Question: I work for a university and have heard I don't get Severance Pay. Is this legal?

1. Are you in the National Pension Program, or a "Private Schools' Pension" program. Most (English version) teachers contracts do not indicate.

Severance and Pension are different. The pension programs have been in a state of flux the past 5 years as the government tries to pull many different programs into a single unified entity (for financial purposes, as many of the government-supported pensions were projecting insolvency).

Private secondary and tertiary education institutions are allowed to provide pensions outside of the government-supported programs (government programs mostly now unified in the "National Pension Program" - which is roughly similar to the US Social Security Insurance program in many respects). These private pensions are operated by insurance agencies, very similar to company pension programs back in North America. However, unlike in North America (so far as I know), in Korea
participation in a private pension program exempts the employee and employer from the National Pension Program. But there has to be a specific law on the books allowing that "type of employer" to offer a private pension program - such as is the case for private secondary and tertiary (middle/high and college/university) schools.

Private secondary/tertiary schools that provide pensions under the private schools pension law are exempt from the severance pay law.

Why? - I have three possible reasons
:
(1) university/colleges are politically very powerful, many school heads are politicians, (2) long-term employees in private pension programs will receive considerably more money under the private pension than they would under a government-supported pension (interest accrues from day one on both employee and employer payments, and it is available as a lump sum at time of employment termination, though employees do not receive employer's share prior to vesting (5 years as employee?)).
(3) from the earliest days of education in Korea, schools have had severe economic problems - and since teachers typically "worked" less than 45 weeks per year yet were paid for 52, there seemed no logic in paying them for 56 weeks (the 13th month). Hence, employees in both public and private primary/secondary/tertiary schools are exempt from the severance pay requirements.

Any contract (in Korean) that states that you get severance pay, the courts would order a school to pay. (If you can afford the lawyers fees!) There are several recent instances of this. However, English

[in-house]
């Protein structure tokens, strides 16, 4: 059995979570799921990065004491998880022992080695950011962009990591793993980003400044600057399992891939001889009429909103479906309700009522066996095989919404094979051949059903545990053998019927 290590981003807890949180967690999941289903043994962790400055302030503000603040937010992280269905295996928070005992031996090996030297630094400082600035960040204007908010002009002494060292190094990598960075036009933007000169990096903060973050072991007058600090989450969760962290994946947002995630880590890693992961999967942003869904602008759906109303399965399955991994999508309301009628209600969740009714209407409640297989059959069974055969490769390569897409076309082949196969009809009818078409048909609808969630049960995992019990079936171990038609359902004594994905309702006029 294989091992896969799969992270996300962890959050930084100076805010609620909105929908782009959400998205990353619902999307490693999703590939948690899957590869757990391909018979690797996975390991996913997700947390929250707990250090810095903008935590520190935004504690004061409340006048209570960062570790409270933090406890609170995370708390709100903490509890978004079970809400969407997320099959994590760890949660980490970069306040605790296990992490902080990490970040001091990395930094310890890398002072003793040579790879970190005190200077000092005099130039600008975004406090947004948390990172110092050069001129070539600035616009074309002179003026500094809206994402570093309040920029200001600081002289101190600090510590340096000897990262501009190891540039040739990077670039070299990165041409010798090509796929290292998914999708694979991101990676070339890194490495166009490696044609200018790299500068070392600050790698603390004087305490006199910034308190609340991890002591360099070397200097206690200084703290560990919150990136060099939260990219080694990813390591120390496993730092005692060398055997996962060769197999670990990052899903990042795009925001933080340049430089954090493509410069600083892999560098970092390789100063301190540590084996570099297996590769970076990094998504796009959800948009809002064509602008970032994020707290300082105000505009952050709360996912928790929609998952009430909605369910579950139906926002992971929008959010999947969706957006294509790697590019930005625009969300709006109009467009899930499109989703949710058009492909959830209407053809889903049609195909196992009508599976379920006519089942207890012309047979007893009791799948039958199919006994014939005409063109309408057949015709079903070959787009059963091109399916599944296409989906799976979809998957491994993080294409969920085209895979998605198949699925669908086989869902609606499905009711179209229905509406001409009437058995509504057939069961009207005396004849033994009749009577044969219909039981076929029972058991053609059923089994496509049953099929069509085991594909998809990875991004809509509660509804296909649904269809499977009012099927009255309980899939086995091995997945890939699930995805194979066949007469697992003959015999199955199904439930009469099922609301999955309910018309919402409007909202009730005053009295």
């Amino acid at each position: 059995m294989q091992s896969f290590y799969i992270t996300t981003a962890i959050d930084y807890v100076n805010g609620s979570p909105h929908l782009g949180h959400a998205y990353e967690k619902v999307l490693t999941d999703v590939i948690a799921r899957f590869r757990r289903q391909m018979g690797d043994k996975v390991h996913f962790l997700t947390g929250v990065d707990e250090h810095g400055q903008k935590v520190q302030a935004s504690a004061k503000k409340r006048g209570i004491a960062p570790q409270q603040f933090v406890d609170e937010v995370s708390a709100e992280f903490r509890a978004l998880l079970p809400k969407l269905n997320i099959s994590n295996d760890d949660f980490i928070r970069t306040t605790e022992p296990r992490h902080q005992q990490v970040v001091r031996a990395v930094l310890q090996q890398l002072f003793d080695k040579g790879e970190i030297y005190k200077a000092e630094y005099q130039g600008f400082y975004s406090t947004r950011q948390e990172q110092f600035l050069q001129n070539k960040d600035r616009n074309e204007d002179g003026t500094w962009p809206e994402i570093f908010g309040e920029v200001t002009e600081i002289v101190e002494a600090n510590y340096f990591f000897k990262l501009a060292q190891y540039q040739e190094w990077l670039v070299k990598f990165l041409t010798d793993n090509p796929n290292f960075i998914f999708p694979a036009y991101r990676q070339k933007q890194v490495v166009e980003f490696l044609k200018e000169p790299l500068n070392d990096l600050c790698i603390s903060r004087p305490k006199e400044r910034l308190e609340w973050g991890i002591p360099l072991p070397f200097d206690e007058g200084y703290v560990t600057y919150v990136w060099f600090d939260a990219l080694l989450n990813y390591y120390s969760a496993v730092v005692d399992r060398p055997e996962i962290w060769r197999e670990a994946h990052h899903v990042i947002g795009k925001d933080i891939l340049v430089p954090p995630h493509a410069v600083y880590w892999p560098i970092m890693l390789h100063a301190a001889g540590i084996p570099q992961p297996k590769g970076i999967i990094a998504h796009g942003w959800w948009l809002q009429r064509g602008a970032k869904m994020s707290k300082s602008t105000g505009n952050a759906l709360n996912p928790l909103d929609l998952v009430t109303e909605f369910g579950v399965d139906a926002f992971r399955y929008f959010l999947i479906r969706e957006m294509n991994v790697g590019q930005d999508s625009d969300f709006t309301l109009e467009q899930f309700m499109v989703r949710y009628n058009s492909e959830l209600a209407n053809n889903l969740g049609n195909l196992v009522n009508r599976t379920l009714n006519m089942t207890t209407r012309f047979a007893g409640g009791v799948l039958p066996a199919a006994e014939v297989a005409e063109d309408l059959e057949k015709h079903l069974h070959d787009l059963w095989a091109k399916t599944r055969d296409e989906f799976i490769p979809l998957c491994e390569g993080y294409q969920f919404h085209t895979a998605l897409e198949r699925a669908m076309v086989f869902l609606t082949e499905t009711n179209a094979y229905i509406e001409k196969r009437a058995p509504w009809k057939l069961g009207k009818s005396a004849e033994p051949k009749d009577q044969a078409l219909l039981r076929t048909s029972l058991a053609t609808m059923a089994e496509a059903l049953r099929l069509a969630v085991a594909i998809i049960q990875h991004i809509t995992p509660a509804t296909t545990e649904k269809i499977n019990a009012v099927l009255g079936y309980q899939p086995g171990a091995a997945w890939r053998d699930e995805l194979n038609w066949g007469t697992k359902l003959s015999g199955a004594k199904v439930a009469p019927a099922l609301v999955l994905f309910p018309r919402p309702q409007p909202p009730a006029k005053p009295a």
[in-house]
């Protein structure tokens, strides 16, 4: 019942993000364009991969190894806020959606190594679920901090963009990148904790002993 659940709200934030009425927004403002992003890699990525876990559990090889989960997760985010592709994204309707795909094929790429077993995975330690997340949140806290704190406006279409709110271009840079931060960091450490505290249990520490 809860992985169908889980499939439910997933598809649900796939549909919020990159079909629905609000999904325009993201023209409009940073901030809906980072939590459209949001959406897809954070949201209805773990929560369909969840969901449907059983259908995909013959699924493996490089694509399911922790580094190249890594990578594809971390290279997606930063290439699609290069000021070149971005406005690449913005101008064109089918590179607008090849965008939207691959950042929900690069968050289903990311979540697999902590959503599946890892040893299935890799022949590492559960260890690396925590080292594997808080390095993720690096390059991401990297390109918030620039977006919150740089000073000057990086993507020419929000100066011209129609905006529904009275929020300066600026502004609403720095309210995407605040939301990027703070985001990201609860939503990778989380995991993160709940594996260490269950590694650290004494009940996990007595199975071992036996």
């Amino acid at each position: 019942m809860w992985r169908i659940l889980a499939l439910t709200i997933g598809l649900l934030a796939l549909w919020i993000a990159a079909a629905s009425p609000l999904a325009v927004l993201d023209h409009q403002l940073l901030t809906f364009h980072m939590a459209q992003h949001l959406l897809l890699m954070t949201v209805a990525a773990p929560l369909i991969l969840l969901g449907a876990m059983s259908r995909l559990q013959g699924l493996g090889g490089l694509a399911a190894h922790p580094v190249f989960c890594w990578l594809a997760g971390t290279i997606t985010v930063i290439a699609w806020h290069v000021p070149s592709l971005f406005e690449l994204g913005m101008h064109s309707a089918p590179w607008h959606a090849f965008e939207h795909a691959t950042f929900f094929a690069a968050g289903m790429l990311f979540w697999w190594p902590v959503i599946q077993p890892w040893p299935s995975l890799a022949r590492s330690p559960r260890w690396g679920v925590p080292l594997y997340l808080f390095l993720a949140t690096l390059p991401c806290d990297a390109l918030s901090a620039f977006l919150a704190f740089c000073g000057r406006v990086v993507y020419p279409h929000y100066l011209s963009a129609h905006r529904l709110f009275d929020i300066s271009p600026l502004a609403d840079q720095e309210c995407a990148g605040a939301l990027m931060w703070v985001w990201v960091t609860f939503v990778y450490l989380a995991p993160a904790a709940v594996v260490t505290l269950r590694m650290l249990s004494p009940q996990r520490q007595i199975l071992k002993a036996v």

versions of contracts are often poorly translated, and are NOT legally binding.

Having said that:

(1) Private language school "Hagwons" are not part of this exemption (one could argue that most expats in Korea work in "language centers" that aren't really any different from private profit-oriented language schools)

(2) Some univ/college do pay severance pay, because (a) they don't put their expat and part-time Korean teachers in the private pension, but pay the National Pension Program because of less
paperwork headaches (b) they consider it unlikely that the expats will ever vest in the private pension, and therefore not receive employer's share (I don't know if they get their employer's share back from the insurance agency, and don't care to consider all the possible official and unofficial issues that question might raise).

So, ask the school whether you are in the National Pension Program (gukmin yeon-geum) or the Private Schools' Pension (sarib hakgyo yeon-geum). And ask someone to read the Korean version of your contract to see if it mentions severance pay (dwaechi-geum).
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Sputty



Joined: 20 Nov 2006

PostPosted: Wed Nov 29, 2006 4:35 am    Post subject: Reply with quote

Quick question concerning the pension refund. I've just finished my contract, applied for the pension refund, and received the money already.

But I'm wondering if I've made a mistake - will this affect my eligibility for non-residency in Canada?

If so, is it possible to reverse the pension refund? I've seen no discussion of this topic - does anyone have experience with this particular scenario?
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princess



Joined: 16 Jan 2003
Location: soul of Asia

PostPosted: Thu Dec 14, 2006 3:57 am    Post subject: Reply with quote

I worked 2 years in Seoul and 2 years in Uijeoungbu, so does this mean in the future I will have to go to 2 different pension offices, one in Seoul and one in Uijeoungbu???